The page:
8) 1B Andy Marte - A third baseman by trade, Marte is finally beginning to assert himself at the big league level since his most recent call up from the minors. I (and everyone else except himself apparently) wrote this guy off long ago, mostly due to his .219 batting average over 4 seasons. To me he had what appeared to be a long, loopy, uncontrolled swing that most often resulted in weak grounders to the shortstop. However, after a year of sustained play during which he completely tore apart AAA pitching, perhaps he has figured it out. Lately his swing looks under control, shorter, and, most shockingly, clutch. The recently jettisoned Ryan Garko opened up room at first base. Let's have Marte plug the hole for a season and see why scouts were once so high on him. If Marte doesn't work out, and odds are he won't, prized prospect Jordan Brown is waiting in the minors.

9) 2B Luis Valbuena - Ideally, Josh Barfield would fill this spot, but since his arrival in 2007, Barfield has displayed little aside from the inability to hit the ball out of the infield or ever get on base. Valbuena, on the other hand, has shown a decided knack for hitting for extra bases. His glove is marginal, but he has exhibited enough prowess with the bat to justify letting him man second base next season while providing some pop at the bottom of the order. He's only 23, so perhaps there is room to improve on that .240 batting average, too.

UT Jamey Carroll - This is what you want in a utility player--versatility in the field and competence at the plate. That's Carroll, who has been nothing but consistent in a backup role. He will not hit for power, but he's a nice contact hitter who seems to excel in situational at bats. He could form one half of a very productive platoon, should Valbuena prove incapable against left-handed pitchers.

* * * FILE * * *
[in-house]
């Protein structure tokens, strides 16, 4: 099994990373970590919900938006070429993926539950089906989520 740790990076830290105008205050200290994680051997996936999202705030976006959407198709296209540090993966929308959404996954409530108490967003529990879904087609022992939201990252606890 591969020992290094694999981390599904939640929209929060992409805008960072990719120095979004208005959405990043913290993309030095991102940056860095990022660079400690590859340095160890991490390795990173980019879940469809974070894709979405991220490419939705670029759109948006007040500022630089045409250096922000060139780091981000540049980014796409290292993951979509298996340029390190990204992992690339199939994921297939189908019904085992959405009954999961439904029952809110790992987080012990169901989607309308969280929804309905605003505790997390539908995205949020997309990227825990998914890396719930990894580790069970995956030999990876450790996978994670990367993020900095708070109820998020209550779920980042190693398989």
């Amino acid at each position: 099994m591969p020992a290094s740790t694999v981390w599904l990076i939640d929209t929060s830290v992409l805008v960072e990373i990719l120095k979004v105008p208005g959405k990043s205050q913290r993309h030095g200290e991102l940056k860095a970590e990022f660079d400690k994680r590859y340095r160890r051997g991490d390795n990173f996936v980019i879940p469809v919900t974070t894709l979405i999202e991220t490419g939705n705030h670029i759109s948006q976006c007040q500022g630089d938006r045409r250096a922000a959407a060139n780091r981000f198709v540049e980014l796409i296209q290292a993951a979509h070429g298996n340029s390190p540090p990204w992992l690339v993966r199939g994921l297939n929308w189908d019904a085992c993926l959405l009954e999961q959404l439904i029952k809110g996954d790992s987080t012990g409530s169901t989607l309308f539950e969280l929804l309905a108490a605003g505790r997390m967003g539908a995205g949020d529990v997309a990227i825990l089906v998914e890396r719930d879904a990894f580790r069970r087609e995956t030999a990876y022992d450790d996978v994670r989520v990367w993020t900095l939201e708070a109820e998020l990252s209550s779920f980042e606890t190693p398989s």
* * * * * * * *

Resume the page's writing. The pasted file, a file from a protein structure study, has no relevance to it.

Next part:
Is this the lineup of a playoff-bound team? Probably not. And even if it is, I doubt there is enough firepower to compensate for the annual bullpen flameout that has been the signature of the Shapiro/Wedge era. Still, I like what I've seen since the all-star break, and hope to see more of the same next season.


Saturday, August 29, 2009

White Men Can't Dance

Or at least this white man can't:

I'd like to take this opportunity to apologize to my wife, who for 10 years, bless her, has endured this imbecilic form of dancing. I have no idea what I'm trying to do here, but it's not working. Not at all.


Tuesday, August 25, 2009

The McBone Beer Journal Get-Off-My-Lawn Edition; Pabst Blue Ribbon

Ah, the American macrobrew. Guzzled by millions, reviled by snobs. Who's right in the epic and never-ending battle between the thirsty masses and the insufferable, effete, snot-nose little shits who demand to know how many International Bitterness Units a hop infusion has imparted into their $18.99 six pack? I used to count myself in the latter camp, but not wholly. Bad beer, I was taught, is better than no beer at all. So very true (except when it comes to the scourge of light and low carb beers, which should be wiped from the face of the planet!). Still, I regret to say that all too often I turned my nose up at a perfectly drinkable Budweiser. These days I'll quaff a Miller Genuine Draft without thinking twice.

This brings us to the beer in question. Founded in 1844 (when it was actually made in Milwaukee and it was known as Best Lager), Pabst Blue Ribbon is unquestionably one of the seminal American beers, and I had been craving a PBR ever since watching Walt Kowalski spew racial epithets while draining case after case of the stuff in Gran Torino. For my own similar experience I figured I would need 3 things:

1) Pabst - check!
2) A cooler - check!
3) Asian neighbors

Two out of three ain't bad. So I'll have to forego the bigotry this time and crack open a can. And let me make this perfectly clear, in case there's any lingering questions from my last post. I LOVE beer in cans. If I had it my way, more premium beers would come in cans. There's just something about a frosty-cold cylinder of aluminum that can't be duplicated with glass. The late John Updike once wrote a short essay pining for the days before the 'inane gadgetry' of pull tabs, when beers required two perforations with an opener. You know what? He was right. Novelists usually are.